Recite Help: What Recite Does

It's important to understand what Recite does and doesn't do

What does Recite actually do?

Recite allows you to upload your work (essay, PhD thesis, journal article, even a book) and instantly get feedback regarding your citations and references. More specifically, it checks that the author and year information in your citations match up with the information given in your reference list. For example, if you've said "Smith, 2020" in your citation and "Smithe, 2020" in your reference list, it'll tell you.

Some other examples of the kinds of issues Recite detects:

Example Issues

Issue Citation Reference List
Different year (Jones, 2020) Jones, H. (2019). Living with my dog...
Missing accent on letter (Kurzenhauser, 2005) Kurzenhäuser, S. (2005). My life as a cat...
Missing reference (Smith & Jones, 2016) Nothing that matches (or partially matches) the citation
Ambiguous match (use 2015a style to disambiguate) (Smith & Brown, 2015) Smith, S., & Brown B. (2015). A day in the life of animals...
Smith, S., & Brown B. (2015). A study of reptiles...
Missing author (Jones, 2011) Jones, T., & Smith H. (2011). Do animals really think...
... and lots more

Recite is designed to be incredibly picky, so expect it to point out missing commas, "and" that should be "&" and other very minor things.

Style Issues

Recite will also point out stylistic issues that it finds, but again these are limited to your citations and references.

If you wrote:

... talked about the difference in intelligence between cats and dogs (Jones 2020)

Recite will tell you that you're missing a comma between "Jones" and 2020.

If you've written (in your reference list):

Jones, H. (2019) Living with my dog...

Recite will tell you that you're missing a full stop (dot/period) after your closing parenthesis.

... and lots more

Recite also checks that your reference list entries:

  1. Are in the correct alphabetical order
  2. Aren't duplicated
  3. Don't have duplicated DOIs
  4. Are headed correctly (APA only)

Further information can be found in our guides; in-text issues and reference list issues.

What Recite doesn't do

Recite doesn't check everything - its primary focus is seeing if your citations match up correctly with your reference list. It does however highlight some other stylistic issues (as outlined above).

Recite can't check that you're citing the correct works - if you've said you're talking about Smith 2020, but you've got your texts mixed up and you should have said Brown 2019, Recite can't possibly know that.

If you forget to cite something completely, failing to put even a date in parentheses, Recite won't be able to detect your citation. Recite relies heavily on the presence of dates within your work, to detect citations.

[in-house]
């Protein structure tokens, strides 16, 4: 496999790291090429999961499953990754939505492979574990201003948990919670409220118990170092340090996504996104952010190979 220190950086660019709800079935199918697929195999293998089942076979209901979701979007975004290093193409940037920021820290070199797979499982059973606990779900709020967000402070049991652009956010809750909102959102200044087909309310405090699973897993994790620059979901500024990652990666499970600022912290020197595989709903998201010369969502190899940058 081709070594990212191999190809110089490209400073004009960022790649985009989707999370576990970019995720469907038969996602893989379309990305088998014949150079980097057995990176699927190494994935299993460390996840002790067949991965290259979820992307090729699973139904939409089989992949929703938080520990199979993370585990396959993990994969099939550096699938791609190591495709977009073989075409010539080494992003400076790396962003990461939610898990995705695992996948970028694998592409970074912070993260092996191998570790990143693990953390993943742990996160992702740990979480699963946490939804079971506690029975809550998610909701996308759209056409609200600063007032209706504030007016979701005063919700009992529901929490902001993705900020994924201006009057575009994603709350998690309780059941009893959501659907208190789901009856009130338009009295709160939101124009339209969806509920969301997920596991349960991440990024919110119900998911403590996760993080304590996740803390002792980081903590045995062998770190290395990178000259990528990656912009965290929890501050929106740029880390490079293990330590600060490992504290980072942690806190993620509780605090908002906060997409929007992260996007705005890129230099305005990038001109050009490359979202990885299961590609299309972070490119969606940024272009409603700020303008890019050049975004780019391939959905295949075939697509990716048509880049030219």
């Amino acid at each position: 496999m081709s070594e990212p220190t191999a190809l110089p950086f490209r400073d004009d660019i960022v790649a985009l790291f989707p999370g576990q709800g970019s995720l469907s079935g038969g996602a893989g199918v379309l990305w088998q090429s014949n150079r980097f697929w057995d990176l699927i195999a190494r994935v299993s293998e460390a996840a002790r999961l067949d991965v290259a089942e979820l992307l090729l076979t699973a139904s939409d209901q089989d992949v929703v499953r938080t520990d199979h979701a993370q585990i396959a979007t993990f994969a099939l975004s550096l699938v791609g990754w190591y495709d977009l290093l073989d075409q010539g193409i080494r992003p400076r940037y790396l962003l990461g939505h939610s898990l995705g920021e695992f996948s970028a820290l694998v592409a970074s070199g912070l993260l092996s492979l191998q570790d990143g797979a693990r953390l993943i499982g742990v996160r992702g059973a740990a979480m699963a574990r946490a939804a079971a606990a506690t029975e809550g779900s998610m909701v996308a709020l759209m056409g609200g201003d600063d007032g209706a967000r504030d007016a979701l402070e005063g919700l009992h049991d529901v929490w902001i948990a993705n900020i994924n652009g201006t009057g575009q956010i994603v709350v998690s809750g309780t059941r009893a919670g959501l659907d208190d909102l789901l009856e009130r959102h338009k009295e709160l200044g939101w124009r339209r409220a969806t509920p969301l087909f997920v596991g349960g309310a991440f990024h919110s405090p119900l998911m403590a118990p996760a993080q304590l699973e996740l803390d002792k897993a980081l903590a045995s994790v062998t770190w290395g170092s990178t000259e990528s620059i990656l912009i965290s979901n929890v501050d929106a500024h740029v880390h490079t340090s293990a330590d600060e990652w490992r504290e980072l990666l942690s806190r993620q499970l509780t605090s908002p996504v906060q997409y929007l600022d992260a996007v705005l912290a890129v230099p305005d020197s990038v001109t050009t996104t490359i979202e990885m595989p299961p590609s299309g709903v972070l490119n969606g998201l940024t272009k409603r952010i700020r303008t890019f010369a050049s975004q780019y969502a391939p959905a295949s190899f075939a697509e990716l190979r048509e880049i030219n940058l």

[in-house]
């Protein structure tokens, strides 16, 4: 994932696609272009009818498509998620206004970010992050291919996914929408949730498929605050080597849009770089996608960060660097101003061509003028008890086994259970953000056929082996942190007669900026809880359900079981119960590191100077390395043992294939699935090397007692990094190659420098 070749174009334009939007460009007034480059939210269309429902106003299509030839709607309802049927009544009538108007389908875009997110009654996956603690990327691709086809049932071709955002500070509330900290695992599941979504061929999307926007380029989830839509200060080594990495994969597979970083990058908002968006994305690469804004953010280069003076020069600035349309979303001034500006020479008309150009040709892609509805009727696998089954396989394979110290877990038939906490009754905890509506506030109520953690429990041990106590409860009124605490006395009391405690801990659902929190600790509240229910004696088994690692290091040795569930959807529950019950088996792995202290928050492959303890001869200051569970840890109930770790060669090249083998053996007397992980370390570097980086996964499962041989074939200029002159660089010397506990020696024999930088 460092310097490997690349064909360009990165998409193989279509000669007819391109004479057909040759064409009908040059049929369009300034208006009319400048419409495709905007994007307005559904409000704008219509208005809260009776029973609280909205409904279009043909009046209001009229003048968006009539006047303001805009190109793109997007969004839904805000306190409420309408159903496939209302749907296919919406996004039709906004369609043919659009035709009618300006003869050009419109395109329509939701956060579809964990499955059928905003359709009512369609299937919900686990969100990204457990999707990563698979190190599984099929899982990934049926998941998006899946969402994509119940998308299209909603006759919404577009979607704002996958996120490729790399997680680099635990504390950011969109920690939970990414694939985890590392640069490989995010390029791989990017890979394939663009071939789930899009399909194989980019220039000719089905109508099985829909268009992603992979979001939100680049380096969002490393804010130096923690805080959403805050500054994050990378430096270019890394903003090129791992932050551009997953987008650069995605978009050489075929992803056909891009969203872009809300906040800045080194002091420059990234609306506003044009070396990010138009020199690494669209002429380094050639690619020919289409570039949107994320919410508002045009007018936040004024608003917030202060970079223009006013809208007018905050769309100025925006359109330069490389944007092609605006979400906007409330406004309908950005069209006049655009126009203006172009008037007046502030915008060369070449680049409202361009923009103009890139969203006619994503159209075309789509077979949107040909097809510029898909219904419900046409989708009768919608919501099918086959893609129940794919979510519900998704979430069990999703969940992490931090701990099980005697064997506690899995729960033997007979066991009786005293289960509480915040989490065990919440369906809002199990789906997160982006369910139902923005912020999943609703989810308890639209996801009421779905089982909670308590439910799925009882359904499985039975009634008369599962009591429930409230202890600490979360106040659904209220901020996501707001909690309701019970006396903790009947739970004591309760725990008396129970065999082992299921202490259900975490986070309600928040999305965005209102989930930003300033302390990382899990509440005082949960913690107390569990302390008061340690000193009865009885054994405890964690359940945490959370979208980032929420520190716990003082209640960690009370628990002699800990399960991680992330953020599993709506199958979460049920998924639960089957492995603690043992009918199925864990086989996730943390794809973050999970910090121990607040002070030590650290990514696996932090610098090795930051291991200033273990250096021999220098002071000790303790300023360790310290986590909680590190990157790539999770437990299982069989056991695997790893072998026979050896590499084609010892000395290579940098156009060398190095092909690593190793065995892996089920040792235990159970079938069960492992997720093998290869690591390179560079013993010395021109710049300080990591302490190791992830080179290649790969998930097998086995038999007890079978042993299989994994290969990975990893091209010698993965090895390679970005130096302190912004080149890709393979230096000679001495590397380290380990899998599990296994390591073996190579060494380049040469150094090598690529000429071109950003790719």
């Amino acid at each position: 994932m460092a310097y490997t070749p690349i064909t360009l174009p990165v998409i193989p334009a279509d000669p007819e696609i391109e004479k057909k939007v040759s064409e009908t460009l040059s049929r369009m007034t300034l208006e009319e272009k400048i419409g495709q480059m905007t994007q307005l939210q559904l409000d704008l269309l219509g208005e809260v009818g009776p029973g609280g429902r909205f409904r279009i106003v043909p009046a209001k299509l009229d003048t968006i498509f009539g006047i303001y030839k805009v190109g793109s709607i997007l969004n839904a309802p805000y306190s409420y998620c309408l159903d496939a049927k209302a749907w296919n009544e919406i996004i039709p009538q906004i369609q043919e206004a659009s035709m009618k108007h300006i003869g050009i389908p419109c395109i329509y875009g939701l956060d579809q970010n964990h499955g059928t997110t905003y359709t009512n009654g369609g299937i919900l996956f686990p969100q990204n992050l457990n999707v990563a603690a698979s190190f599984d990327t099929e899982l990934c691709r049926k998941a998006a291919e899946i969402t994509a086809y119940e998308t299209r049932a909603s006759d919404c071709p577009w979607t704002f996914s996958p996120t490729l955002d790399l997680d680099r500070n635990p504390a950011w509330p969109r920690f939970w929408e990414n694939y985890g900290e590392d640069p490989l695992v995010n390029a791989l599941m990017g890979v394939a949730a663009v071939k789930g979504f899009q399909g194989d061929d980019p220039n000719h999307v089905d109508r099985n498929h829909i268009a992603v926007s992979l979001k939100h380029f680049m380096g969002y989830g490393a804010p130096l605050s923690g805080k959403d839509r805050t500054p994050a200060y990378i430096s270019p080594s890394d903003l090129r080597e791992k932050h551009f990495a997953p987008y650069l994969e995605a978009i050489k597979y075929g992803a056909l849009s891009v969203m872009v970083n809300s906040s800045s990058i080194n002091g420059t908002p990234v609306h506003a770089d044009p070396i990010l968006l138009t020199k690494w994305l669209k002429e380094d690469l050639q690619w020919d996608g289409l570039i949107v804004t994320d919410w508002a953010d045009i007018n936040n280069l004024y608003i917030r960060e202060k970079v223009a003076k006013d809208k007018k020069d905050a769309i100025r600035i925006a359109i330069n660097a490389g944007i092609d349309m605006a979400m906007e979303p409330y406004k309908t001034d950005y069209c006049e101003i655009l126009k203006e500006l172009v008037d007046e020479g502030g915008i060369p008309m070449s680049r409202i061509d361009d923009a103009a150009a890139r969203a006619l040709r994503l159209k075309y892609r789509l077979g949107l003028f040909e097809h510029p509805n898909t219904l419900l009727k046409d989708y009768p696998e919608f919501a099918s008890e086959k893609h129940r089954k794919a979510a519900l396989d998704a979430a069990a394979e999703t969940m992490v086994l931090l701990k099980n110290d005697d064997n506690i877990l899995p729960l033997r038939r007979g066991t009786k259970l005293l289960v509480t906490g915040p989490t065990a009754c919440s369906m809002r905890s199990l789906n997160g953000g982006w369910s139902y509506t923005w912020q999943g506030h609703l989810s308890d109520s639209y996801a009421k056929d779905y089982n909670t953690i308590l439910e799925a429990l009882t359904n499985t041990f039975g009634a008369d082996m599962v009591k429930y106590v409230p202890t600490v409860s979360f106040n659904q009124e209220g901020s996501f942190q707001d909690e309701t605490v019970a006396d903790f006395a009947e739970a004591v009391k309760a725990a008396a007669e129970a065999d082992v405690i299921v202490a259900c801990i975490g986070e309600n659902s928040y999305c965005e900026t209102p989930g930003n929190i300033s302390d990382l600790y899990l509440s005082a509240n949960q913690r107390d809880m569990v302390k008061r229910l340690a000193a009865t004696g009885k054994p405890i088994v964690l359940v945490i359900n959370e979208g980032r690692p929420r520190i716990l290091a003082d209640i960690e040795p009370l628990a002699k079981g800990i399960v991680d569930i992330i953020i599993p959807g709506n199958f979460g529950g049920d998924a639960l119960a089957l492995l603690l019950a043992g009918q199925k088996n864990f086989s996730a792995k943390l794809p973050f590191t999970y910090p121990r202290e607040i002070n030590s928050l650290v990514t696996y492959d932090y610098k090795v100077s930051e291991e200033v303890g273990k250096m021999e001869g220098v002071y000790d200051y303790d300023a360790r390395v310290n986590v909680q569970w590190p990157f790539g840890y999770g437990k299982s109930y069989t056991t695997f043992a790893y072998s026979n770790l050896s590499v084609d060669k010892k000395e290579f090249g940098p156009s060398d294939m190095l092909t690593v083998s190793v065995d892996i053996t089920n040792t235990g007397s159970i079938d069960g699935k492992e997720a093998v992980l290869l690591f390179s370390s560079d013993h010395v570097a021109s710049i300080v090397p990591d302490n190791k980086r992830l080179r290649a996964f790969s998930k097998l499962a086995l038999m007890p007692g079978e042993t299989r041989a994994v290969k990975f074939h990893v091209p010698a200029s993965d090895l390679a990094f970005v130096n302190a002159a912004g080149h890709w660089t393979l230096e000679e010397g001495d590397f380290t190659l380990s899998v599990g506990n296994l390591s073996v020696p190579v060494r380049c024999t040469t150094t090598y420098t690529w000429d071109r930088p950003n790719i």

Recite doesn't check for stylistic issues outside of citations and references, such as headings, tables etc.

In your reference list, Recite (currently) only checks the author and year portion, as beyond that the format changes depending on the type of work you are referencing. To illustrate:

Jones, M.N., & Mewhort, D.J.K. (2007). Representing word meaning and order information in a composite holographic lexicon. Psychological Review, 104, 1-37.

The green portion is checked and the red portion is not.

Therefore, with this example, Recite would point out the lack of spaces between authors' initials, but wouldn't check for formatting issues within the title, journal, issue or page numbers.

However, with our Crossref integration, users on our paid plans can get further guidance as illustrated below:

Screenshot showing Crossref integration in action

Above, we can see that the user has already corrected the lack of spaces and has now clicked the orange button to see if Crossref has any further suggestions. These suggestions show: missing italics around the journal title, an incorrect volume number, missing issue number and the correct DOI for the author to use.

More information about this feature can be found in our Crossref Integration page linked above, and in User Interface > Reference hover options.

Recite does NOT check for spelling, grammar or plagiarism.

Achieving zero errors

If you've been asked to fix all of the issues in a Recite report that you've been sent by a supervisor/professor and they won't mark it until you do, we'd recommend reading this FAQ entry.

Essentially, getting to zero errors is not the idea. You should instead aim to get to a point where you know why each remaining issue is being highlighted, and that you are happy that no further action is necessary.